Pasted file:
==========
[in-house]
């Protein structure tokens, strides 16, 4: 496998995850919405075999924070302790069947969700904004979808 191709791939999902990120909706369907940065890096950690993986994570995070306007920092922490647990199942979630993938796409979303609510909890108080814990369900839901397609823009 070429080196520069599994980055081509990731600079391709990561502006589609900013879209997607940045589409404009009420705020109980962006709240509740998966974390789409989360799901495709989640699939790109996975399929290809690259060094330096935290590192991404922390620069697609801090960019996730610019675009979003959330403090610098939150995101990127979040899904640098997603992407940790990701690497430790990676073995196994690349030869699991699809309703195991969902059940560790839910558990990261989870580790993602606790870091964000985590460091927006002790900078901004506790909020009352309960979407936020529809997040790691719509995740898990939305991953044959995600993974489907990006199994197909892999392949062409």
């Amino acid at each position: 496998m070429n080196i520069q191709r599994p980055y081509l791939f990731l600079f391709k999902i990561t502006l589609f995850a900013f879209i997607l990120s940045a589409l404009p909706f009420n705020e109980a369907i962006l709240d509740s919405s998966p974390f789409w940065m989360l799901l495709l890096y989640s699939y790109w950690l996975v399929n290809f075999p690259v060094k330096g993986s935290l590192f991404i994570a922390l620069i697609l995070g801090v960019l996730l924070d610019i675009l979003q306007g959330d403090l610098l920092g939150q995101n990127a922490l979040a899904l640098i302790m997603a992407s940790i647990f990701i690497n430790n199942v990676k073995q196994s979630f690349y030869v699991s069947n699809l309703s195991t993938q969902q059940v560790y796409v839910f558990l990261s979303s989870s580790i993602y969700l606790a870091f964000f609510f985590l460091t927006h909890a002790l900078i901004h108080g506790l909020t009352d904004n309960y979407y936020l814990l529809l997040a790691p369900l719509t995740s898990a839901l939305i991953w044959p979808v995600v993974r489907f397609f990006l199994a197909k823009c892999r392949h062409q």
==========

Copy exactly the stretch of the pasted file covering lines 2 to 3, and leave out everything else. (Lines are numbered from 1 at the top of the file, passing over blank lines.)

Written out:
């Protein structure tokens, strides 16, 4: 496998995850919405075999924070302790069947969700904004979808 191709791939999902990120909706369907940065890096950690993986994570995070306007920092922490647990199942979630993938796409979303609510909890108080814990369900839901397609823009 070429080196520069599994980055081509990731600079391709990561502006589609900013879209997607940045589409404009009420705020109980962006709240509740998966974390789409989360799901495709989640699939790109996975399929290809690259060094330096935290590192991404922390620069697609801090960019996730610019675009979003959330403090610098939150995101990127979040899904640098997603992407940790990701690497430790990676073995196994690349030869699991699809309703195991969902059940560790839910558990990261989870580790993602606790870091964000985590460091927006002790900078901004506790909020009352309960979407936020529809997040790691719509995740898990939305991953044959995600993974489907990006199994197909892999392949062409």
């Amino acid at each position: 496998m070429n080196i520069q191709r599994p980055y081509l791939f990731l600079f391709k999902i990561t502006l589609f995850a900013f879209i997607l990120s940045a589409l404009p909706f009420n705020e109980a369907i962006l709240d509740s919405s998966p974390f789409w940065m989360l799901l495709l890096y989640s699939y790109w950690l996975v399929n290809f075999p690259v060094k330096g993986s935290l590192f991404i994570a922390l620069i697609l995070g801090v960019l996730l924070d610019i675009l979003q306007g959330d403090l610098l920092g939150q995101n990127a922490l979040a899904l640098i302790m997603a992407s940790i647990f990701i690497n430790n199942v990676k073995q196994s979630f690349y030869v699991s069947n699809l309703s195991t993938q969902q059940v560790y796409v839910f558990l990261s979303s989870s580790i993602y969700l606790a870091f964000f609510f985590l460091t927006h909890a002790l900078i901004h108080g506790l909020t009352d904004n309960y979407y936020l814990l529809l997040a790691p369900l719509t995740s898990a839901l939305i991953w044959p979808v995600v993974r489907f397609f990006l199994a197909k823009c892999r392949h062409q």